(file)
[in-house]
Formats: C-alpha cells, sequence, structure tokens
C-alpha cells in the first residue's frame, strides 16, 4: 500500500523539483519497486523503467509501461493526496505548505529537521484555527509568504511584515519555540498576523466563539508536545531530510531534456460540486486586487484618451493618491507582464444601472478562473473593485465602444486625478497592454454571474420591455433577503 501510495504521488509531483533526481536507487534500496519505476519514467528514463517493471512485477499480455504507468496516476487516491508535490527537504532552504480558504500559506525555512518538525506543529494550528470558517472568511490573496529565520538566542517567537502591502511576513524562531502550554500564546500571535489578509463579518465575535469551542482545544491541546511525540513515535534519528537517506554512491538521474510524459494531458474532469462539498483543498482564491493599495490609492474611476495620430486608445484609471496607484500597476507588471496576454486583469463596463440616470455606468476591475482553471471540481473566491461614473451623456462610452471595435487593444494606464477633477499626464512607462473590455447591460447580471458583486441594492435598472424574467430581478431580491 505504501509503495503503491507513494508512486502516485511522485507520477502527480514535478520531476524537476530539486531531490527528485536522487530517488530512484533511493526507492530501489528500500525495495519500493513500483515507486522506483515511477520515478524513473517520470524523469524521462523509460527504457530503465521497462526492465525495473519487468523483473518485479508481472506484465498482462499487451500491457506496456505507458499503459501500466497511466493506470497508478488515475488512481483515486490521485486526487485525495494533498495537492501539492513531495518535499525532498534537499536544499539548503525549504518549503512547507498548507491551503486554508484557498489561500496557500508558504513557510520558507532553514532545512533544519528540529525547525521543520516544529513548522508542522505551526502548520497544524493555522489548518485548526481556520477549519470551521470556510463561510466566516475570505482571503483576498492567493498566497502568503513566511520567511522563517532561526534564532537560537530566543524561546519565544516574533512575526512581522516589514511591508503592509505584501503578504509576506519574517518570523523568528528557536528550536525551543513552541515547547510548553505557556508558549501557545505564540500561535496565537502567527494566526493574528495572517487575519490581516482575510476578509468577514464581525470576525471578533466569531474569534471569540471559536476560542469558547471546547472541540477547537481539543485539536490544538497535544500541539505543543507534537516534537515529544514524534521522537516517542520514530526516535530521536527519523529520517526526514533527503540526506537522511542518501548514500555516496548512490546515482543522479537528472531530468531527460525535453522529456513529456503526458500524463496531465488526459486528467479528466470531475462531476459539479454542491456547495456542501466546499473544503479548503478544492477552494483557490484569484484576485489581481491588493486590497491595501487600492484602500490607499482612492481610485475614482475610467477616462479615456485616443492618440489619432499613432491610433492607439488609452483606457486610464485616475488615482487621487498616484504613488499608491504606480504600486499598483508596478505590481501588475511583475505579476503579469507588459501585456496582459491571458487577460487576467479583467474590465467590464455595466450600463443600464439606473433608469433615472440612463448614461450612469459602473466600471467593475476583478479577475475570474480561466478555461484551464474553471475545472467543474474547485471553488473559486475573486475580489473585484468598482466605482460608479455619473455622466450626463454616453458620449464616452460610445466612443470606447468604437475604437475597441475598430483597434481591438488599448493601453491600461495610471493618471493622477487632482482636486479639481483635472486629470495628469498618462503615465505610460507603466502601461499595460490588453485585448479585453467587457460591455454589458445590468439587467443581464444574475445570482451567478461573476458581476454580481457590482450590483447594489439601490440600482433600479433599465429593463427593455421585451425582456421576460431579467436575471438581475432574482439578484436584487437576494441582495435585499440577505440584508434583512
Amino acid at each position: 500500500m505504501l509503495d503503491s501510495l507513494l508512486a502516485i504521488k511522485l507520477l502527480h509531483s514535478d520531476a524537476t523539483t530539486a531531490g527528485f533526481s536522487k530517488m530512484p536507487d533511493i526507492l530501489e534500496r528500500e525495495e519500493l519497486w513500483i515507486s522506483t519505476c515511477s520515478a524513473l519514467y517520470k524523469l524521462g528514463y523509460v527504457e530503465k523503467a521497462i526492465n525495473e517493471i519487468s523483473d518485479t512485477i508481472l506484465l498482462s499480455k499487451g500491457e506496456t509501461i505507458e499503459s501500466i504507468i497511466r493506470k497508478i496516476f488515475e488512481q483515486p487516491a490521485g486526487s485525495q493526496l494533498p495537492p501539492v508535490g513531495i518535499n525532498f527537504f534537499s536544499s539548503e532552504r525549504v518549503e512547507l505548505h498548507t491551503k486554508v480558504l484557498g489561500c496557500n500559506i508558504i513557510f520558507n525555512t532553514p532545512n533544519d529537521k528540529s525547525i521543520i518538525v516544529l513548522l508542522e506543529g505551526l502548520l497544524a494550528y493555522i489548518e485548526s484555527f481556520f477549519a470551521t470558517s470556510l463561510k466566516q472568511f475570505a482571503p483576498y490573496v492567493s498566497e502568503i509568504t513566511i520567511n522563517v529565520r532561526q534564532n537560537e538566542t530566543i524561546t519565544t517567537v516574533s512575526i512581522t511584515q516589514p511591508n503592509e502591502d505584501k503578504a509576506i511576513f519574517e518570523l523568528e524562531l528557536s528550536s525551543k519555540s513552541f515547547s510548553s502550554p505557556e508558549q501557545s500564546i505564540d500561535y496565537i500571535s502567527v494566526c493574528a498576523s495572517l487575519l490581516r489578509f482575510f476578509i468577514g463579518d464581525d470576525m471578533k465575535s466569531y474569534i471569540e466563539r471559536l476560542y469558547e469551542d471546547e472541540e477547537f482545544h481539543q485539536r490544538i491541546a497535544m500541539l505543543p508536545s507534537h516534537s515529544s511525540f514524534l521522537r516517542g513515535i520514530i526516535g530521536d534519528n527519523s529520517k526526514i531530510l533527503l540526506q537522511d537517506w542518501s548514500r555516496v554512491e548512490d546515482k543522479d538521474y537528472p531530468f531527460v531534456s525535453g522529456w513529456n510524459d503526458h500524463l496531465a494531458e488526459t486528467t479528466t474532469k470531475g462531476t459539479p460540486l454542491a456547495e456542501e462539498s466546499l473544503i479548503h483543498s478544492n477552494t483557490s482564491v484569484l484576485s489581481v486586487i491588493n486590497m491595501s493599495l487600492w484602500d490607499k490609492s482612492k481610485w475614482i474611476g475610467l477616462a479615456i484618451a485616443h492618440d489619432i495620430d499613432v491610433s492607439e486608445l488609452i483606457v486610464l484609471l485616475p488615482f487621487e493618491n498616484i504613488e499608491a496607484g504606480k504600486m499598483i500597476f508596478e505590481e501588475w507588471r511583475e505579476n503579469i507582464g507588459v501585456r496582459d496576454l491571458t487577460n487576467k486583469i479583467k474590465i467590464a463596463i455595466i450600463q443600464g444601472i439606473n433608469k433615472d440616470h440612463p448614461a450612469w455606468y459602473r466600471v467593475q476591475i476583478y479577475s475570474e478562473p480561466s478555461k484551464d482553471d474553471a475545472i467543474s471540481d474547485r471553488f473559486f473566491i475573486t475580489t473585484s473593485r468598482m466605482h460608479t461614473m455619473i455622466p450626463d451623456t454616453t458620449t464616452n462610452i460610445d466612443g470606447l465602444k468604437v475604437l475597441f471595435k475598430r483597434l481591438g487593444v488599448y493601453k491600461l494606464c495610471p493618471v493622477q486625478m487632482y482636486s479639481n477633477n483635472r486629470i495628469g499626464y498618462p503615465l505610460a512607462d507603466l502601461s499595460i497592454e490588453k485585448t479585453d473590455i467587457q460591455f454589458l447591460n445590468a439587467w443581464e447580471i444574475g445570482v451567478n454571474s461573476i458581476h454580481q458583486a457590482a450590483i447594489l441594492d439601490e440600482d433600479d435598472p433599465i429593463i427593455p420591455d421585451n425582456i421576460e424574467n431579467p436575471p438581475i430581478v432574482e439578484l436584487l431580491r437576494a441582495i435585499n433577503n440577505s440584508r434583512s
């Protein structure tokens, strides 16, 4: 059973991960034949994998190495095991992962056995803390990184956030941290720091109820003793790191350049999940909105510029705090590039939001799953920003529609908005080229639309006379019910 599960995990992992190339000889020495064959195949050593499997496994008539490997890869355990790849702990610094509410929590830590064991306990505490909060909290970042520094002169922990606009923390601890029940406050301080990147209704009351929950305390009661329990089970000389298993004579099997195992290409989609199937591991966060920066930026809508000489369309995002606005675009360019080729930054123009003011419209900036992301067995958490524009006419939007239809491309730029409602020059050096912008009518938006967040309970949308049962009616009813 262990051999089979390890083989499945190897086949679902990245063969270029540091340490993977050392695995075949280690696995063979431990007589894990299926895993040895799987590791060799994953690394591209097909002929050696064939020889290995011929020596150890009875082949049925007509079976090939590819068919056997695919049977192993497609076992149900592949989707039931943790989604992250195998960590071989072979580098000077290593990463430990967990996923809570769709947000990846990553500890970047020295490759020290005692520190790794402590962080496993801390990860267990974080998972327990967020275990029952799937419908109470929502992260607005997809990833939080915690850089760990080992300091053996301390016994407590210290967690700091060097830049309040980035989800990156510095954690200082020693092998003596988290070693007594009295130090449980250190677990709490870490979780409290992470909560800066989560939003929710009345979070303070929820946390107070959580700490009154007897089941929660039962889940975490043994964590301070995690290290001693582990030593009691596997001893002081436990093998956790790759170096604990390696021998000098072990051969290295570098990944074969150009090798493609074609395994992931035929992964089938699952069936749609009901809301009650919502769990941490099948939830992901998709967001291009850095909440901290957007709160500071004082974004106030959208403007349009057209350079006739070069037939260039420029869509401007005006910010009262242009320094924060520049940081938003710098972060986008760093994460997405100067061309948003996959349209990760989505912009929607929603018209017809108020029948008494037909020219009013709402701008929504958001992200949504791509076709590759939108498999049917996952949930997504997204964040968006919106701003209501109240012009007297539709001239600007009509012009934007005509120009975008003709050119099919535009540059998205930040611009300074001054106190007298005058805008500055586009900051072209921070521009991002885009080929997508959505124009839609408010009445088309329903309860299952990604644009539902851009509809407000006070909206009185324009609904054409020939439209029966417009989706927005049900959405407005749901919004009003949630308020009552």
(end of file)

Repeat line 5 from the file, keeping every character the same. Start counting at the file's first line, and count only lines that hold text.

């Protein structure tokens, strides 16, 4: 059973991960034949994998190495095991992962056995803390990184956030941290720091109820003793790191350049999940909105510029705090590039939001799953920003529609908005080229639309006379019910 599960995990992992190339000889020495064959195949050593499997496994008539490997890869355990790849702990610094509410929590830590064991306990505490909060909290970042520094002169922990606009923390601890029940406050301080990147209704009351929950305390009661329990089970000389298993004579099997195992290409989609199937591991966060920066930026809508000489369309995002606005675009360019080729930054123009003011419209900036992301067995958490524009006419939007239809491309730029409602020059050096912008009518938006967040309970949308049962009616009813 262990051999089979390890083989499945190897086949679902990245063969270029540091340490993977050392695995075949280690696995063979431990007589894990299926895993040895799987590791060799994953690394591209097909002929050696064939020889290995011929020596150890009875082949049925007509079976090939590819068919056997695919049977192993497609076992149900592949989707039931943790989604992250195998960590071989072979580098000077290593990463430990967990996923809570769709947000990846990553500890970047020295490759020290005692520190790794402590962080496993801390990860267990974080998972327990967020275990029952799937419908109470929502992260607005997809990833939080915690850089760990080992300091053996301390016994407590210290967690700091060097830049309040980035989800990156510095954690200082020693092998003596988290070693007594009295130090449980250190677990709490870490979780409290992470909560800066989560939003929710009345979070303070929820946390107070959580700490009154007897089941929660039962889940975490043994964590301070995690290290001693582990030593009691596997001893002081436990093998956790790759170096604990390696021998000098072990051969290295570098990944074969150009090798493609074609395994992931035929992964089938699952069936749609009901809301009650919502769990941490099948939830992901998709967001291009850095909440901290957007709160500071004082974004106030959208403007349009057209350079006739070069037939260039420029869509401007005006910010009262242009320094924060520049940081938003710098972060986008760093994460997405100067061309948003996959349209990760989505912009929607929603018209017809108020029948008494037909020219009013709402701008929504958001992200949504791509076709590759939108498999049917996952949930997504997204964040968006919106701003209501109240012009007297539709001239600007009509012009934007005509120009975008003709050119099919535009540059998205930040611009300074001054106190007298005058805008500055586009900051072209921070521009991002885009080929997508959505124009839609408010009445088309329903309860299952990604644009539902851009509809407000006070909206009185324009609904054409020939439209029966417009989706927005049900959405407005749901919004009003949630308020009552």